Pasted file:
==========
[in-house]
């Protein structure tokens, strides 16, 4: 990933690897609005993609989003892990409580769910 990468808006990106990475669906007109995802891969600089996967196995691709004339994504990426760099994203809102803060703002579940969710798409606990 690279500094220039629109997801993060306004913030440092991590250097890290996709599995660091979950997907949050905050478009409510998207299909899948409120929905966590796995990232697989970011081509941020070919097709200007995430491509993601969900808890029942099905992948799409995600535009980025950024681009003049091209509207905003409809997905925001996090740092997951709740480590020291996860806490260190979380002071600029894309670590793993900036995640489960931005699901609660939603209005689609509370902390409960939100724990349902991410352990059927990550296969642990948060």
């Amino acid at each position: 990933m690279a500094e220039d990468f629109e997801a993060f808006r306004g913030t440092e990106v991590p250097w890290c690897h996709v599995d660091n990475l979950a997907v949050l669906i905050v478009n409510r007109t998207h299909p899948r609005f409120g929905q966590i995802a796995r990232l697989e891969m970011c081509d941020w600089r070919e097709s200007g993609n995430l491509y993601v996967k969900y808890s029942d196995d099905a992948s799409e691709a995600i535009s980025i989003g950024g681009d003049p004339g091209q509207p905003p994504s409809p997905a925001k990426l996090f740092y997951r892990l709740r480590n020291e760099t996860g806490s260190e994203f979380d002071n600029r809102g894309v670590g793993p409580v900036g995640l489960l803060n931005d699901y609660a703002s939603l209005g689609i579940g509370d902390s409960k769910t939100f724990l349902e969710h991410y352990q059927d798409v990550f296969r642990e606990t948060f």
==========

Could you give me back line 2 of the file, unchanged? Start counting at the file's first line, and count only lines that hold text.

């Protein structure tokens, strides 16, 4: 990933690897609005993609989003892990409580769910 990468808006990106990475669906007109995802891969600089996967196995691709004339994504990426760099994203809102803060703002579940969710798409606990 690279500094220039629109997801993060306004913030440092991590250097890290996709599995660091979950997907949050905050478009409510998207299909899948409120929905966590796995990232697989970011081509941020070919097709200007995430491509993601969900808890029942099905992948799409995600535009980025950024681009003049091209509207905003409809997905925001996090740092997951709740480590020291996860806490260190979380002071600029894309670590793993900036995640489960931005699901609660939603209005689609509370902390409960939100724990349902991410352990059927990550296969642990948060």